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Obiang prize goes down to the wire

Teodoro Obiang Nguema Mbasogo is a stubborn man.  In 2008, the president of Equatorial Guinea made a $3 million donation to UNESCO to underwrite a prize in the life sciences. But a groundswell of opposition from human rights groups, press freedom organizations, and governments appalled by Obiang's record of kleptocracy and human rights abuses helped raise a global ruckus. Public pressure eventually forced UNESCO's executive board to reach a face saving agreement to suspend the prize while promising "to continue the consultations among all parties."

The expectation at the time was that Obiang would accept defeat and that the so-called consultations would go on indefinitely without consensus ever being reached. No such luck. 

In February 2011, Obiang became the rotating chairman of the African Union.  In July, he poured an estimated $800 million into hosting a presidential summit in Malabo, the country's capital, that set a new standard for opulence.  "Besides an 18-hole golf course, a five-star hotel and a spa, the country built a villa for each of the continent's 52 presidents," said a recent AP report.  "Each one came with a gourmet chef and a private elevator leading to a suite overlooking the mile-long artificial beach that had been sculpted out of the country's coast especially for them."

The charm offensive worked, as Obiang emerged from the summit with an AU resolution endorsing the prize. With the support of the African and Arab members of UNESCO's executive board, Obiang seemed be on the verge last week of finally having his way.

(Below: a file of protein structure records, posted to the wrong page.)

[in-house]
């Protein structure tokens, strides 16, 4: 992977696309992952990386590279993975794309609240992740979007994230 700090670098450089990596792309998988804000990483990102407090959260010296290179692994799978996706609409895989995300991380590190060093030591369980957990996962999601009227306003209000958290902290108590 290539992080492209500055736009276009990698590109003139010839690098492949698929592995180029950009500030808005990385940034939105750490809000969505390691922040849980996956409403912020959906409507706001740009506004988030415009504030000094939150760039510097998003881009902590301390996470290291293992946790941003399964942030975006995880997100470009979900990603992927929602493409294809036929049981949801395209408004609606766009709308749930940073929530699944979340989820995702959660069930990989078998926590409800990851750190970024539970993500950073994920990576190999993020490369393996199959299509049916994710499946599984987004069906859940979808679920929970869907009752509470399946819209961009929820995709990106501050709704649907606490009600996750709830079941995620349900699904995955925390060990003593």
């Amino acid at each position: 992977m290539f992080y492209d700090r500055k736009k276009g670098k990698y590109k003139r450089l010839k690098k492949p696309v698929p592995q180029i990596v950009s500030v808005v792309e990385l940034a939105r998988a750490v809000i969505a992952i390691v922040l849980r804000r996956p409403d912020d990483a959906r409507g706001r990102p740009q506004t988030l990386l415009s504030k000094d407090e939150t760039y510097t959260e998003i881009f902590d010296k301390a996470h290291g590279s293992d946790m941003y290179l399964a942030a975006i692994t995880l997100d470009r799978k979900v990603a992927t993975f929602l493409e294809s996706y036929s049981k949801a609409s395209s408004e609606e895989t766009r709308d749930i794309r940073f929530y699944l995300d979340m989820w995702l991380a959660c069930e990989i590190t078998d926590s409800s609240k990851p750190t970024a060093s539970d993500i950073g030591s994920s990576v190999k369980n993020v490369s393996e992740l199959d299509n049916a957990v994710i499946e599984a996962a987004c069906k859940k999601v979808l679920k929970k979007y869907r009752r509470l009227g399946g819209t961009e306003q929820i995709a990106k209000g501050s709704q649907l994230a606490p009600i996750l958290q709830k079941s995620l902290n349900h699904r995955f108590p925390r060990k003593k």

But then the tide began to turn. Archbishop Desmond Tutu came out with a powerful op-ed bemoaning Equatorial Guinea's record of "torture, extrajudicial killings, arbitrary detentions, and harassment of journalists and civil society groups." CPJ board member Charlayne Hunter-Gault weighed in with an article highlighting the country's abysmal press freedom record. Eighteen luminaries including several winners of the UNESCO/Guillermo Cano press freedom prize, wrote to UNESCO Director-General Irina Bokova calling on the organization "not lend its prestige to a prize in President Obiang's name."

Then last Wednesday, French police seized 11 luxury cars outside Obiang's posh residence on Avenue Foch in Paris as part of an ongoing criminal investigation. The seizure and underlying corruption inquiry highlighted concerns about the provenance of Obiang's gift to UNESCO.

Stung by these developments, Bokova began looking for a way out. On Friday, she told members of the executive board:  "As generous as he [President Obiang] was in offering this prize, I think he should make the same proof of generosity [by withdrawing it.]"

Discussions are expected to continue today at UNESCO's headquarters in Paris. Obiang's stubborn streak makes it unlikely he'll take Bokova's advice and withdraw the prize. In the end, it may be up to African leaders to stand up to a dictator who tried to buy their support at the luxurious Malabo summit and now is pouring on the pressure to keep them in line. With their own reputations on the line, not to mention that of UNESCO and the entire U.N. system, African leaders simply cannot allow themselves be bullied.

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